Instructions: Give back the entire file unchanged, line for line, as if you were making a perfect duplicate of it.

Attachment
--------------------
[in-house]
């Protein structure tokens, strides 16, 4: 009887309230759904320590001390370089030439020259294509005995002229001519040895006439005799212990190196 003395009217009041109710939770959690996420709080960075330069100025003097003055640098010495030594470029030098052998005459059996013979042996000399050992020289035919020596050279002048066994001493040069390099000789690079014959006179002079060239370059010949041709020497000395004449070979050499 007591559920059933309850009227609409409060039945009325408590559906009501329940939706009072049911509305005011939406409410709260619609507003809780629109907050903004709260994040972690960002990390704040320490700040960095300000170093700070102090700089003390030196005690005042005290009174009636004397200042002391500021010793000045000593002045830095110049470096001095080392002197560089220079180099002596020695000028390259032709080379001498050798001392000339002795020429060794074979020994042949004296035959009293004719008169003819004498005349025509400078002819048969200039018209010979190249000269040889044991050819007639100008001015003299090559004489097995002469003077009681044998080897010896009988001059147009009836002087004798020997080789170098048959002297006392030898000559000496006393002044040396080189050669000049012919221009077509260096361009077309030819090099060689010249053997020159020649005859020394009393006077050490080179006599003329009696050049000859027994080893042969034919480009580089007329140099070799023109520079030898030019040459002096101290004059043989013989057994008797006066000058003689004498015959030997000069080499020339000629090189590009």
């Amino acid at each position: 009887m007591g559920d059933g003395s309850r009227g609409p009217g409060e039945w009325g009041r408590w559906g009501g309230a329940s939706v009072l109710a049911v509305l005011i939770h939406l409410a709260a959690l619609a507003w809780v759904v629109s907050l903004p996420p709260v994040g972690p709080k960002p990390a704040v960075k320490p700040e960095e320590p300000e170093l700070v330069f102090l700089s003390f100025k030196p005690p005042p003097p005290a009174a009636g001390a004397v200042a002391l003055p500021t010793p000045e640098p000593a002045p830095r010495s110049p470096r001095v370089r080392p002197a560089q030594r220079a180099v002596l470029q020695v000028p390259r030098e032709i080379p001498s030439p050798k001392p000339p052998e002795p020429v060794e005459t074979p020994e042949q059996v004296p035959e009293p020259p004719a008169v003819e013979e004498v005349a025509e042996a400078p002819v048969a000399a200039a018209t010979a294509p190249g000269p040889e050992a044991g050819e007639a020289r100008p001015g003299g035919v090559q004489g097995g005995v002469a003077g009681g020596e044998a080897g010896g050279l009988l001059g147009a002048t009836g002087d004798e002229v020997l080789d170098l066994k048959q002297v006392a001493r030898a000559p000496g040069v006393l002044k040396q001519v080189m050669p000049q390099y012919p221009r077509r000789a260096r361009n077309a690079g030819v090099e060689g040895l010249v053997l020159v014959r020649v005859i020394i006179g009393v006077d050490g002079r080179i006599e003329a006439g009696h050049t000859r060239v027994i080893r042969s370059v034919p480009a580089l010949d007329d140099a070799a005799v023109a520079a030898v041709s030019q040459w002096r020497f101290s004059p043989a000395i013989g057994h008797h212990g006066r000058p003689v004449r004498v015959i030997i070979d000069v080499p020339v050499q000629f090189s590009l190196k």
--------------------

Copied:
[in-house]
């Protein structure tokens, strides 16, 4: 009887309230759904320590001390370089030439020259294509005995002229001519040895006439005799212990190196 003395009217009041109710939770959690996420709080960075330069100025003097003055640098010495030594470029030098052998005459059996013979042996000399050992020289035919020596050279002048066994001493040069390099000789690079014959006179002079060239370059010949041709020497000395004449070979050499 007591559920059933309850009227609409409060039945009325408590559906009501329940939706009072049911509305005011939406409410709260619609507003809780629109907050903004709260994040972690960002990390704040320490700040960095300000170093700070102090700089003390030196005690005042005290009174009636004397200042002391500021010793000045000593002045830095110049470096001095080392002197560089220079180099002596020695000028390259032709080379001498050798001392000339002795020429060794074979020994042949004296035959009293004719008169003819004498005349025509400078002819048969200039018209010979190249000269040889044991050819007639100008001015003299090559004489097995002469003077009681044998080897010896009988001059147009009836002087004798020997080789170098048959002297006392030898000559000496006393002044040396080189050669000049012919221009077509260096361009077309030819090099060689010249053997020159020649005859020394009393006077050490080179006599003329009696050049000859027994080893042969034919480009580089007329140099070799023109520079030898030019040459002096101290004059043989013989057994008797006066000058003689004498015959030997000069080499020339000629090189590009």
């Amino acid at each position: 009887m007591g559920d059933g003395s309850r009227g609409p009217g409060e039945w009325g009041r408590w559906g009501g309230a329940s939706v009072l109710a049911v509305l005011i939770h939406l409410a709260a959690l619609a507003w809780v759904v629109s907050l903004p996420p709260v994040g972690p709080k960002p990390a704040v960075k320490p700040e960095e320590p300000e170093l700070v330069f102090l700089s003390f100025k030196p005690p005042p003097p005290a009174a009636g001390a004397v200042a002391l003055p500021t010793p000045e640098p000593a002045p830095r010495s110049p470096r001095v370089r080392p002197a560089q030594r220079a180099v002596l470029q020695v000028p390259r030098e032709i080379p001498s030439p050798k001392p000339p052998e002795p020429v060794e005459t074979p020994e042949q059996v004296p035959e009293p020259p004719a008169v003819e013979e004498v005349a025509e042996a400078p002819v048969a000399a200039a018209t010979a294509p190249g000269p040889e050992a044991g050819e007639a020289r100008p001015g003299g035919v090559q004489g097995g005995v002469a003077g009681g020596e044998a080897g010896g050279l009988l001059g147009a002048t009836g002087d004798e002229v020997l080789d170098l066994k048959q002297v006392a001493r030898a000559p000496g040069v006393l002044k040396q001519v080189m050669p000049q390099y012919p221009r077509r000789a260096r361009n077309a690079g030819v090099e060689g040895l010249v053997l020159v014959r020649v005859i020394i006179g009393v006077d050490g002079r080179i006599e003329a006439g009696h050049t000859r060239v027994i080893r042969s370059v034919p480009a580089l010949d007329d140099a070799a005799v023109a520079a030898v041709s030019q040459w002096r020497f101290s004059p043989a000395i013989g057994h008797h212990g006066r000058p003689v004449r004498v015959i030997i070979d000069v080499p020339v050499q000629f090189s590009l190196k």